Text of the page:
The Kalanchoe Blossfelckiana Cultivar 'Magic Bells', originally from Madagascar, is indeed magic and albeit quite alien when compared to most of its brethren, which normally have compact and bright flowers. Magic Bells have fleshy broad leaves, which are slightly jagged, surrounding a central stem holding the most fascinating flowers as if they were put on a pedestal. From the tall spire of the stem, the flowers dangle like bell-shaped green grapes that delicately open up with a soft tangerine colored lantern like bloom. The flowers are so unusual and tantalizing I can imagine Bacchus, the Greek god, having one for breakfast, but please do not try this for yourself as it is toxic.
Photo By Sprout Home
Even though you would not assume it by looking at it, Magic Bells are succulents belonging to the Crassulaceae family, which also includes jade and hen and chicks. They need to be in sun in order to thrive, but can sometimes get burnt if outside in direct sun all day in warmer climates during the summer. They have moderate to minimal watering needs -- allow the soil to dry and do not keep too wet or they will rot. Make sure that they are potted in a well-draining mix and avoid keeping the foliage wet. They bloom for 8-10 weeks and are triggered into flowering by dry spells and short days.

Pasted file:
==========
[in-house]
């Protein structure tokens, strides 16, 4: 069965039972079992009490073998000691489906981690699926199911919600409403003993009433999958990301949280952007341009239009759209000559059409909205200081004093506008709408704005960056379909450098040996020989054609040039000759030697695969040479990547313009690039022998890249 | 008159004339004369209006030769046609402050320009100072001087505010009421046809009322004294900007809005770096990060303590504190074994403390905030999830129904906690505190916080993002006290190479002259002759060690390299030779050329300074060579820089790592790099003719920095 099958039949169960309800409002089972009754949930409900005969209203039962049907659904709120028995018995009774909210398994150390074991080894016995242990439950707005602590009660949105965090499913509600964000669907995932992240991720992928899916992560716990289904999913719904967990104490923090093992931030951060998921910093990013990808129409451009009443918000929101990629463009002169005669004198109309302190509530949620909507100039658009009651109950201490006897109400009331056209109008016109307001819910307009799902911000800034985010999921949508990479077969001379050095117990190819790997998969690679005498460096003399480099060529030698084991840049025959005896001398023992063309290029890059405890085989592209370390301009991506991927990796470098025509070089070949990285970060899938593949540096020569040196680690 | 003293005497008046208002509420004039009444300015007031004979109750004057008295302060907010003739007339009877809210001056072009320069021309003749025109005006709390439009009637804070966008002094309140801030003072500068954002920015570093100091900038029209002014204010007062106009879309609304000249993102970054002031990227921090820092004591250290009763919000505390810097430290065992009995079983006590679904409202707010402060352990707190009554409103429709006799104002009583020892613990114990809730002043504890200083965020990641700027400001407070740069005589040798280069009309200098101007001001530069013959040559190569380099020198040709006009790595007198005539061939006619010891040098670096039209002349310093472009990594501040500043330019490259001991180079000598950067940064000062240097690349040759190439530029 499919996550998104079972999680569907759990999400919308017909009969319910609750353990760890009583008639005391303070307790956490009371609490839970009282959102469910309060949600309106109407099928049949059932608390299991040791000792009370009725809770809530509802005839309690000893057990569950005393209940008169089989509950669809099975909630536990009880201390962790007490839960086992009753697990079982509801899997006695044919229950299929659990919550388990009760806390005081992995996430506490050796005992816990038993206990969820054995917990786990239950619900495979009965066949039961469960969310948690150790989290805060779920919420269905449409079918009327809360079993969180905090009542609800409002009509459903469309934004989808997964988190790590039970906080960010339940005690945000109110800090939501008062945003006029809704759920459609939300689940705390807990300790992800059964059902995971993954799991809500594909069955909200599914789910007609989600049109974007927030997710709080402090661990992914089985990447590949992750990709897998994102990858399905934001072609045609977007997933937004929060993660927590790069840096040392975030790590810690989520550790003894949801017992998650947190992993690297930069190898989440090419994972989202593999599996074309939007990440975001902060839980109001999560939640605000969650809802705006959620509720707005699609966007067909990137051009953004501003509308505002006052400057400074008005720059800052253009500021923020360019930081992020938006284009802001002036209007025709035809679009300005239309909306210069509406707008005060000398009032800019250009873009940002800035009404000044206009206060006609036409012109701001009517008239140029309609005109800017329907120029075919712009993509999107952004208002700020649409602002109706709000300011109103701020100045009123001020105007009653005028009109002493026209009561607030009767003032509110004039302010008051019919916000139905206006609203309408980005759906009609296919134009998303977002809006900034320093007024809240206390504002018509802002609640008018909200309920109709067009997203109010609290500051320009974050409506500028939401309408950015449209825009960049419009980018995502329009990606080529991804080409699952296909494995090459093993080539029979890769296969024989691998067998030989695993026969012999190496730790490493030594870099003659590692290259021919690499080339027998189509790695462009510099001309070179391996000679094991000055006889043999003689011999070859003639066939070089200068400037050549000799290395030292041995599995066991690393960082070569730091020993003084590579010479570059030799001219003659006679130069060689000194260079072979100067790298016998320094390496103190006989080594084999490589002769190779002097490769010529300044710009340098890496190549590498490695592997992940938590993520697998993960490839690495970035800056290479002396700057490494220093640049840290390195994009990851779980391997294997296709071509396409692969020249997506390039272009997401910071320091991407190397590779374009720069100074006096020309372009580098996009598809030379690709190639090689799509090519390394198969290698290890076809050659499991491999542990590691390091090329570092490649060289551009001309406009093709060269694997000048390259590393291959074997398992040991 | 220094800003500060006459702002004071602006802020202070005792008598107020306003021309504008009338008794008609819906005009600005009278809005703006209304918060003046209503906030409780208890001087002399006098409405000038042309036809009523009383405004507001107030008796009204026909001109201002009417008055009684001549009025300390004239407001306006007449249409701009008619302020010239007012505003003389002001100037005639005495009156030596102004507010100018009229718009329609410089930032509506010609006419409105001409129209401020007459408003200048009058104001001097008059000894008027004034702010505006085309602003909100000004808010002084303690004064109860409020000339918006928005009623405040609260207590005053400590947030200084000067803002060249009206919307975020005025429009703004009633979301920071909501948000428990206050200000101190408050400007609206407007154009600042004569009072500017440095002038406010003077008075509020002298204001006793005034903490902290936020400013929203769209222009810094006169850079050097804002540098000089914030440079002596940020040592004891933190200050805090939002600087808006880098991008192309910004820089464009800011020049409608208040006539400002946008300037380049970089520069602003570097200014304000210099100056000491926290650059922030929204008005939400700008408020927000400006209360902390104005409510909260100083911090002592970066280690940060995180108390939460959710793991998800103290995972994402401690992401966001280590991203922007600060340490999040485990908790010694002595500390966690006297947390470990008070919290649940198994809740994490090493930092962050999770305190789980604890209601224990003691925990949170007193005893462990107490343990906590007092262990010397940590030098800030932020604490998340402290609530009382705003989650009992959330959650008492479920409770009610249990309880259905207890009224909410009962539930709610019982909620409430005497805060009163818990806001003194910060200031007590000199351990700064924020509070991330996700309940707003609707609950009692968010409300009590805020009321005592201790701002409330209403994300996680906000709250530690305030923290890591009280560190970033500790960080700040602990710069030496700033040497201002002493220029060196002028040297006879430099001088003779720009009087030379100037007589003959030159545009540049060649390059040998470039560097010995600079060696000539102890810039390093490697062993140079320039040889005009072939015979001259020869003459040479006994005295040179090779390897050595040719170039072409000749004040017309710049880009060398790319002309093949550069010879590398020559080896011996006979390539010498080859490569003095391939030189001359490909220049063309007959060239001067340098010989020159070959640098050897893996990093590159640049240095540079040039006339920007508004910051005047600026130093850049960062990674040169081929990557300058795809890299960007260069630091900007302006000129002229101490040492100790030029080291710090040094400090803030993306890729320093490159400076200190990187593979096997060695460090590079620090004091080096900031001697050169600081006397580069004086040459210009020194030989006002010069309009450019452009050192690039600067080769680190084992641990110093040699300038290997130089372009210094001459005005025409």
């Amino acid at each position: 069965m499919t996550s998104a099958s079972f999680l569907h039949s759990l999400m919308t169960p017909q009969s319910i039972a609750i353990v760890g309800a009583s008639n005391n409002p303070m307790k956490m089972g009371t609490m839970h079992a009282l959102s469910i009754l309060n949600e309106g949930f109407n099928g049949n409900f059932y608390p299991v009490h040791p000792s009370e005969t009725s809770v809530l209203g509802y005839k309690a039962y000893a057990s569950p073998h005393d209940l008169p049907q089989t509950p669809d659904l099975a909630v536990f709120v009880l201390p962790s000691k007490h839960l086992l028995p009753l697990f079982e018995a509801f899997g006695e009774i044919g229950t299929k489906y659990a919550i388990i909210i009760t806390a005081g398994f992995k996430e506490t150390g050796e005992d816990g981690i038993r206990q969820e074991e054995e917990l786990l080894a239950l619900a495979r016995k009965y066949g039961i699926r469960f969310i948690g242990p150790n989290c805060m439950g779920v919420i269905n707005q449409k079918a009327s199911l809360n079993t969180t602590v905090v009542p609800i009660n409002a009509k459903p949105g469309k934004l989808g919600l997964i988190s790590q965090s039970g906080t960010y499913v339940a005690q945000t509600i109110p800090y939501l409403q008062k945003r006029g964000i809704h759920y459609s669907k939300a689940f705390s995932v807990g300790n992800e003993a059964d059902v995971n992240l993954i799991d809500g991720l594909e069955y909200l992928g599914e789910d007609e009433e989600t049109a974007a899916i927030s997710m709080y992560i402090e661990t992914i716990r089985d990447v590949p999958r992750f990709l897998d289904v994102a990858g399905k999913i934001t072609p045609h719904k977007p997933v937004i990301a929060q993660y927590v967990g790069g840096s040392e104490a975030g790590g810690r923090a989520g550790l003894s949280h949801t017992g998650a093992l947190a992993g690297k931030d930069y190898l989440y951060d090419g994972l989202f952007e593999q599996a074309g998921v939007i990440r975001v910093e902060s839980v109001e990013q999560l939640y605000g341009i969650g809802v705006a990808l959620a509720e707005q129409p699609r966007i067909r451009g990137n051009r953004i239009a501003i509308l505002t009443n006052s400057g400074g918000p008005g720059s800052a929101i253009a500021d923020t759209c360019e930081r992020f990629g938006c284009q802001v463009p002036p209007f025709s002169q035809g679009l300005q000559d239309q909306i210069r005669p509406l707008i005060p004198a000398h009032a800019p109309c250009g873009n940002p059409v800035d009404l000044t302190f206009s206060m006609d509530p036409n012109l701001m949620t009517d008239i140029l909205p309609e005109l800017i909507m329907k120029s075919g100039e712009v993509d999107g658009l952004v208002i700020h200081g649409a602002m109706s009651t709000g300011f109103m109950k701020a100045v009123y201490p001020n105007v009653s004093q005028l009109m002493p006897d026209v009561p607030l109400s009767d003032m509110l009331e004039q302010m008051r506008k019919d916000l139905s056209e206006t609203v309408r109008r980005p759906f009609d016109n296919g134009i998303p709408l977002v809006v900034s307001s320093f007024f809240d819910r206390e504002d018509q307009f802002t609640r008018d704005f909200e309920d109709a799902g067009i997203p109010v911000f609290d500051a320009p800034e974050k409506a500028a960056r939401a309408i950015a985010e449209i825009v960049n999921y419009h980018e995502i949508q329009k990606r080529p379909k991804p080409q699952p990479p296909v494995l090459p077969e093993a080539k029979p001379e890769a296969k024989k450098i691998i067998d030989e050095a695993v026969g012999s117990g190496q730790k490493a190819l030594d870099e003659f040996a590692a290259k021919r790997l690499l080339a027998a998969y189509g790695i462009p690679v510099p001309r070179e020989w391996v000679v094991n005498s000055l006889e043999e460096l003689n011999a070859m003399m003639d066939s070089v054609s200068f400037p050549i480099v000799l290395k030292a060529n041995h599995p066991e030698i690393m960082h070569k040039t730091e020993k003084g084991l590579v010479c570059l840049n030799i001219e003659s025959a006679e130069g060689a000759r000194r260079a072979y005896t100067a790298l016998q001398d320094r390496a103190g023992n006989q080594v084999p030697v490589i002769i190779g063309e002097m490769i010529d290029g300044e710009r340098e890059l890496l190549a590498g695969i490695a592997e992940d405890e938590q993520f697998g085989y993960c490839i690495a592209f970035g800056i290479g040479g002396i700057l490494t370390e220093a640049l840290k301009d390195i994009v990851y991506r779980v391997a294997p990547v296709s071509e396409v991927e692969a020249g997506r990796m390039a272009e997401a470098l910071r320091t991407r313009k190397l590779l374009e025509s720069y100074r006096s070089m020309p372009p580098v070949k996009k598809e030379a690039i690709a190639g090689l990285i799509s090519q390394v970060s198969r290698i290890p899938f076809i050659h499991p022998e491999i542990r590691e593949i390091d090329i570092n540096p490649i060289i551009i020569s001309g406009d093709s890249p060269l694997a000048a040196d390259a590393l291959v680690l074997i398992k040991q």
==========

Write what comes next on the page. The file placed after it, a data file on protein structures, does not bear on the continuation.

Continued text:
Magic Bells are a great plant to have around during the winter, reminding you of spring soon to come. When it is done with its winter bloom, have some patience and move it outside to use in combination container plantings and another flower show will come soon. When you are selecting your Magic Bell, choose one that still has buds yet-to-open so that you can stretch out the enjoyment of the bloom that much longer. Try pairing it with Setcreasea Purple Heart, Aeonium Schwarzkopf or any other sedum or succulent with a purple-toned foliage color. Even though Magic Bells visually seem to escape human reason, they can be enjoyed by all -- Bacchus or not. Try one in your home now while the bloom is still at its peak.